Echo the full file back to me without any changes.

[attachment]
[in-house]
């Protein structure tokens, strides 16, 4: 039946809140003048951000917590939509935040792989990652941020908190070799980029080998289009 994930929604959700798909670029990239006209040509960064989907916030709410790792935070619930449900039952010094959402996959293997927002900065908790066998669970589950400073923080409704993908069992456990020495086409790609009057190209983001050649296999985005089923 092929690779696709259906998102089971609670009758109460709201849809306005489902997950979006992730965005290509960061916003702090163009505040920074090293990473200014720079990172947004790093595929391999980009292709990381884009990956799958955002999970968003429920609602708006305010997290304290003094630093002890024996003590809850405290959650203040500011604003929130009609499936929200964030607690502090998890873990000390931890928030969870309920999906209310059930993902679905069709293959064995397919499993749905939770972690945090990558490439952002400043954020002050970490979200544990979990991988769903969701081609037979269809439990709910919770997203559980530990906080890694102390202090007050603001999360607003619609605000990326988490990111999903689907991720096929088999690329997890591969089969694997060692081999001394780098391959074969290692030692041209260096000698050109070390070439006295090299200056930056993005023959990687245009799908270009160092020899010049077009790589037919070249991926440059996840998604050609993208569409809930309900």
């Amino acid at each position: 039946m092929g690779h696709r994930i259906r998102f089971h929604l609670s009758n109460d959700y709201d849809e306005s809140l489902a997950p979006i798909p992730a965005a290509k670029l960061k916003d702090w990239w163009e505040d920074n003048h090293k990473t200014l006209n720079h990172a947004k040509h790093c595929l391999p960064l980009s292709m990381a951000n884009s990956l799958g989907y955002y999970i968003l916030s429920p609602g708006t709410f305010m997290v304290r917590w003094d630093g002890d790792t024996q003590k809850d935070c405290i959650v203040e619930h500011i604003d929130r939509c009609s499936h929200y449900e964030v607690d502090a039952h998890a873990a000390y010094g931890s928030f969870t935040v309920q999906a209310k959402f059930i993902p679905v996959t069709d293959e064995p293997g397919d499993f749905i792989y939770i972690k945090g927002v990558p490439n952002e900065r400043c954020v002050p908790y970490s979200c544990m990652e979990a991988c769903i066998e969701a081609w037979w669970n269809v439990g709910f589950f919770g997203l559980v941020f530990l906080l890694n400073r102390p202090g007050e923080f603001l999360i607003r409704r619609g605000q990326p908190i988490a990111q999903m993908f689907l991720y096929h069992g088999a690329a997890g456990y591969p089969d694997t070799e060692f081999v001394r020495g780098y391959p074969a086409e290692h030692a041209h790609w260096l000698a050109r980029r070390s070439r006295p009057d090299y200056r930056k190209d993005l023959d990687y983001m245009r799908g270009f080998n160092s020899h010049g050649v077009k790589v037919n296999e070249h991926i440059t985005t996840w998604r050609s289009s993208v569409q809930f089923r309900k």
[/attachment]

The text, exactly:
[in-house]
């Protein structure tokens, strides 16, 4: 039946809140003048951000917590939509935040792989990652941020908190070799980029080998289009 994930929604959700798909670029990239006209040509960064989907916030709410790792935070619930449900039952010094959402996959293997927002900065908790066998669970589950400073923080409704993908069992456990020495086409790609009057190209983001050649296999985005089923 092929690779696709259906998102089971609670009758109460709201849809306005489902997950979006992730965005290509960061916003702090163009505040920074090293990473200014720079990172947004790093595929391999980009292709990381884009990956799958955002999970968003429920609602708006305010997290304290003094630093002890024996003590809850405290959650203040500011604003929130009609499936929200964030607690502090998890873990000390931890928030969870309920999906209310059930993902679905069709293959064995397919499993749905939770972690945090990558490439952002400043954020002050970490979200544990979990991988769903969701081609037979269809439990709910919770997203559980530990906080890694102390202090007050603001999360607003619609605000990326988490990111999903689907991720096929088999690329997890591969089969694997060692081999001394780098391959074969290692030692041209260096000698050109070390070439006295090299200056930056993005023959990687245009799908270009160092020899010049077009790589037919070249991926440059996840998604050609993208569409809930309900």
């Amino acid at each position: 039946m092929g690779h696709r994930i259906r998102f089971h929604l609670s009758n109460d959700y709201d849809e306005s809140l489902a997950p979006i798909p992730a965005a290509k670029l960061k916003d702090w990239w163009e505040d920074n003048h090293k990473t200014l006209n720079h990172a947004k040509h790093c595929l391999p960064l980009s292709m990381a951000n884009s990956l799958g989907y955002y999970i968003l916030s429920p609602g708006t709410f305010m997290v304290r917590w003094d630093g002890d790792t024996q003590k809850d935070c405290i959650v203040e619930h500011i604003d929130r939509c009609s499936h929200y449900e964030v607690d502090a039952h998890a873990a000390y010094g931890s928030f969870t935040v309920q999906a209310k959402f059930i993902p679905v996959t069709d293959e064995p293997g397919d499993f749905i792989y939770i972690k945090g927002v990558p490439n952002e900065r400043c954020v002050p908790y970490s979200c544990m990652e979990a991988c769903i066998e969701a081609w037979w669970n269809v439990g709910f589950f919770g997203l559980v941020f530990l906080l890694n400073r102390p202090g007050e923080f603001l999360i607003r409704r619609g605000q990326p908190i988490a990111q999903m993908f689907l991720y096929h069992g088999a690329a997890g456990y591969p089969d694997t070799e060692f081999v001394r020495g780098y391959p074969a086409e290692h030692a041209h790609w260096l000698a050109r980029r070390s070439r006295p009057d090299y200056r930056k190209d993005l023959d990687y983001m245009r799908g270009f080998n160092s020899h010049g050649v077009k790589v037919n296999e070249h991926i440059t985005t996840w998604r050609s289009s993208v569409q809930f089923r309900k």